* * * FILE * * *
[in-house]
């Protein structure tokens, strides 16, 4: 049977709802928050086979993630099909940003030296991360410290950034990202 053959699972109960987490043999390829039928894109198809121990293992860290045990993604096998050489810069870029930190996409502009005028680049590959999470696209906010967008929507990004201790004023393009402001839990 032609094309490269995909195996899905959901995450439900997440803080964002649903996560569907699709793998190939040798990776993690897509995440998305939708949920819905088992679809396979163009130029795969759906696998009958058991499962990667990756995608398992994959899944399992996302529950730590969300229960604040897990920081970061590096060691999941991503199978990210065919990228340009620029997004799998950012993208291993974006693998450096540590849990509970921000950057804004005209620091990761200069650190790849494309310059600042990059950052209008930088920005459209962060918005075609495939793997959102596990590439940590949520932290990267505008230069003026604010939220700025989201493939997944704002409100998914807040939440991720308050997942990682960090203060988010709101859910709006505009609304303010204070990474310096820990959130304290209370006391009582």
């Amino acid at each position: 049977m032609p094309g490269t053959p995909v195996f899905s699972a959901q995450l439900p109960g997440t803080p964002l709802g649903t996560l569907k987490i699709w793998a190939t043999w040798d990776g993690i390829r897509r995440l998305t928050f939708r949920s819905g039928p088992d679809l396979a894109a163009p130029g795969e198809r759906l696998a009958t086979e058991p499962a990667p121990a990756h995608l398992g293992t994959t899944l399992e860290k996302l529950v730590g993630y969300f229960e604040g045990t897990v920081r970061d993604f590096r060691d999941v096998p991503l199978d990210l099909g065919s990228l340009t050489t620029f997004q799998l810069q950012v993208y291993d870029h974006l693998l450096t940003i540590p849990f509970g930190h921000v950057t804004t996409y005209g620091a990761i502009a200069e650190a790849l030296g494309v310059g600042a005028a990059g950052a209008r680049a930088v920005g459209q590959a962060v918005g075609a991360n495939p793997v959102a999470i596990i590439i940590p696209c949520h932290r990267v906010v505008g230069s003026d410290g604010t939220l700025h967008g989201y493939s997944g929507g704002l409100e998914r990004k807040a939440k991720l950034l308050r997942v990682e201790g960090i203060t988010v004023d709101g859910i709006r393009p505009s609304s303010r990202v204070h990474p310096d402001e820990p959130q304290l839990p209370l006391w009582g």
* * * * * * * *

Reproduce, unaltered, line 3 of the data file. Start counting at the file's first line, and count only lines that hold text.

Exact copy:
């Amino acid at each position: 049977m032609p094309g490269t053959p995909v195996f899905s699972a959901q995450l439900p109960g997440t803080p964002l709802g649903t996560l569907k987490i699709w793998a190939t043999w040798d990776g993690i390829r897509r995440l998305t928050f939708r949920s819905g039928p088992d679809l396979a894109a163009p130029g795969e198809r759906l696998a009958t086979e058991p499962a990667p121990a990756h995608l398992g293992t994959t899944l399992e860290k996302l529950v730590g993630y969300f229960e604040g045990t897990v920081r970061d993604f590096r060691d999941v096998p991503l199978d990210l099909g065919s990228l340009t050489t620029f997004q799998l810069q950012v993208y291993d870029h974006l693998l450096t940003i540590p849990f509970g930190h921000v950057t804004t996409y005209g620091a990761i502009a200069e650190a790849l030296g494309v310059g600042a005028a990059g950052a209008r680049a930088v920005g459209q590959a962060v918005g075609a991360n495939p793997v959102a999470i596990i590439i940590p696209c949520h932290r990267v906010v505008g230069s003026d410290g604010t939220l700025h967008g989201y493939s997944g929507g704002l409100e998914r990004k807040a939440k991720l950034l308050r997942v990682e201790g960090i203060t988010v004023d709101g859910i709006r393009p505009s609304s303010r990202v204070h990474p310096d402001e820990p959130q304290l839990p209370l006391w009582g």